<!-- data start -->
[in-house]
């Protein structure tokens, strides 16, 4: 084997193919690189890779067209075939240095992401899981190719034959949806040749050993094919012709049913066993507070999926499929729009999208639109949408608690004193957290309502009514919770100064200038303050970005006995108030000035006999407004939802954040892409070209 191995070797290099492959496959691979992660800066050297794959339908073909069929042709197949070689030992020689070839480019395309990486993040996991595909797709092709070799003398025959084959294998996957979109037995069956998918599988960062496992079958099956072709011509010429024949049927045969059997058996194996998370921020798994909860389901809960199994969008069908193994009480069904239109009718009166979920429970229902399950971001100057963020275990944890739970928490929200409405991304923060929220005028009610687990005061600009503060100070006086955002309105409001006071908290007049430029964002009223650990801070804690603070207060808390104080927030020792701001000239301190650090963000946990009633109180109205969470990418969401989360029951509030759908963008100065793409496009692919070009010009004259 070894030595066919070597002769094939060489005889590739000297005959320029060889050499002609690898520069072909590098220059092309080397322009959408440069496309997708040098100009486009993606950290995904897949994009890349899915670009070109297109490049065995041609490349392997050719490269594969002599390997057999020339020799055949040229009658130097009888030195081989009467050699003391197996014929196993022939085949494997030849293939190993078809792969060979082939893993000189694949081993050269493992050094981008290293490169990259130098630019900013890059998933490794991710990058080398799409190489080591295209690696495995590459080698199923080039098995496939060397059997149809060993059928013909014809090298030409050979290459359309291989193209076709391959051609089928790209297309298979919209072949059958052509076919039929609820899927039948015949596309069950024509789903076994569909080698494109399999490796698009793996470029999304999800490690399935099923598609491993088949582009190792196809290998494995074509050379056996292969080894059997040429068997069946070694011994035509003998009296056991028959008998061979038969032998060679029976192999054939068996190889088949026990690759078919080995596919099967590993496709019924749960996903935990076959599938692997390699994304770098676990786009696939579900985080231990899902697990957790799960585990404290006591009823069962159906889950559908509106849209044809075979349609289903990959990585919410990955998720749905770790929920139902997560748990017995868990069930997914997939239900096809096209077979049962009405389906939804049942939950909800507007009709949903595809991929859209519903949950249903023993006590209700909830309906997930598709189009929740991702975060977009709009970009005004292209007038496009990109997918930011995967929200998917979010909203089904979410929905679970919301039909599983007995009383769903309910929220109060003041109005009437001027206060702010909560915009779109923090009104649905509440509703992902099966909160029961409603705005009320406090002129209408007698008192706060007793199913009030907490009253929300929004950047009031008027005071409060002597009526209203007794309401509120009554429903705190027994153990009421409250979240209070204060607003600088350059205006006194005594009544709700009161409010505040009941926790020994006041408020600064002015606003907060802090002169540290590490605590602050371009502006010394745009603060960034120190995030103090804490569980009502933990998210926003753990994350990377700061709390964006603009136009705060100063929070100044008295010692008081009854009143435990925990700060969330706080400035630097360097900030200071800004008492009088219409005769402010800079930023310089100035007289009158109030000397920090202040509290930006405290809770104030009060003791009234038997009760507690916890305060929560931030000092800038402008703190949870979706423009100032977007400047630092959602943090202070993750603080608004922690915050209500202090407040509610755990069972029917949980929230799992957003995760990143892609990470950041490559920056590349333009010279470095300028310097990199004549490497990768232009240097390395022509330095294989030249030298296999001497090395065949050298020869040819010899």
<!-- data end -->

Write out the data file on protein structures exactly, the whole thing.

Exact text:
[in-house]
């Protein structure tokens, strides 16, 4: 084997193919690189890779067209075939240095992401899981190719034959949806040749050993094919012709049913066993507070999926499929729009999208639109949408608690004193957290309502009514919770100064200038303050970005006995108030000035006999407004939802954040892409070209 191995070797290099492959496959691979992660800066050297794959339908073909069929042709197949070689030992020689070839480019395309990486993040996991595909797709092709070799003398025959084959294998996957979109037995069956998918599988960062496992079958099956072709011509010429024949049927045969059997058996194996998370921020798994909860389901809960199994969008069908193994009480069904239109009718009166979920429970229902399950971001100057963020275990944890739970928490929200409405991304923060929220005028009610687990005061600009503060100070006086955002309105409001006071908290007049430029964002009223650990801070804690603070207060808390104080927030020792701001000239301190650090963000946990009633109180109205969470990418969401989360029951509030759908963008100065793409496009692919070009010009004259 070894030595066919070597002769094939060489005889590739000297005959320029060889050499002609690898520069072909590098220059092309080397322009959408440069496309997708040098100009486009993606950290995904897949994009890349899915670009070109297109490049065995041609490349392997050719490269594969002599390997057999020339020799055949040229009658130097009888030195081989009467050699003391197996014929196993022939085949494997030849293939190993078809792969060979082939893993000189694949081993050269493992050094981008290293490169990259130098630019900013890059998933490794991710990058080398799409190489080591295209690696495995590459080698199923080039098995496939060397059997149809060993059928013909014809090298030409050979290459359309291989193209076709391959051609089928790209297309298979919209072949059958052509076919039929609820899927039948015949596309069950024509789903076994569909080698494109399999490796698009793996470029999304999800490690399935099923598609491993088949582009190792196809290998494995074509050379056996292969080894059997040429068997069946070694011994035509003998009296056991028959008998061979038969032998060679029976192999054939068996190889088949026990690759078919080995596919099967590993496709019924749960996903935990076959599938692997390699994304770098676990786009696939579900985080231990899902697990957790799960585990404290006591009823069962159906889950559908509106849209044809075979349609289903990959990585919410990955998720749905770790929920139902997560748990017995868990069930997914997939239900096809096209077979049962009405389906939804049942939950909800507007009709949903595809991929859209519903949950249903023993006590209700909830309906997930598709189009929740991702975060977009709009970009005004292209007038496009990109997918930011995967929200998917979010909203089904979410929905679970919301039909599983007995009383769903309910929220109060003041109005009437001027206060702010909560915009779109923090009104649905509440509703992902099966909160029961409603705005009320406090002129209408007698008192706060007793199913009030907490009253929300929004950047009031008027005071409060002597009526209203007794309401509120009554429903705190027994153990009421409250979240209070204060607003600088350059205006006194005594009544709700009161409010505040009941926790020994006041408020600064002015606003907060802090002169540290590490605590602050371009502006010394745009603060960034120190995030103090804490569980009502933990998210926003753990994350990377700061709390964006603009136009705060100063929070100044008295010692008081009854009143435990925990700060969330706080400035630097360097900030200071800004008492009088219409005769402010800079930023310089100035007289009158109030000397920090202040509290930006405290809770104030009060003791009234038997009760507690916890305060929560931030000092800038402008703190949870979706423009100032977007400047630092959602943090202070993750603080608004922690915050209500202090407040509610755990069972029917949980929230799992957003995760990143892609990470950041490559920056590349333009010279470095300028310097990199004549490497990768232009240097390395022509330095294989030249030298296999001497090395065949050298020869040819010899």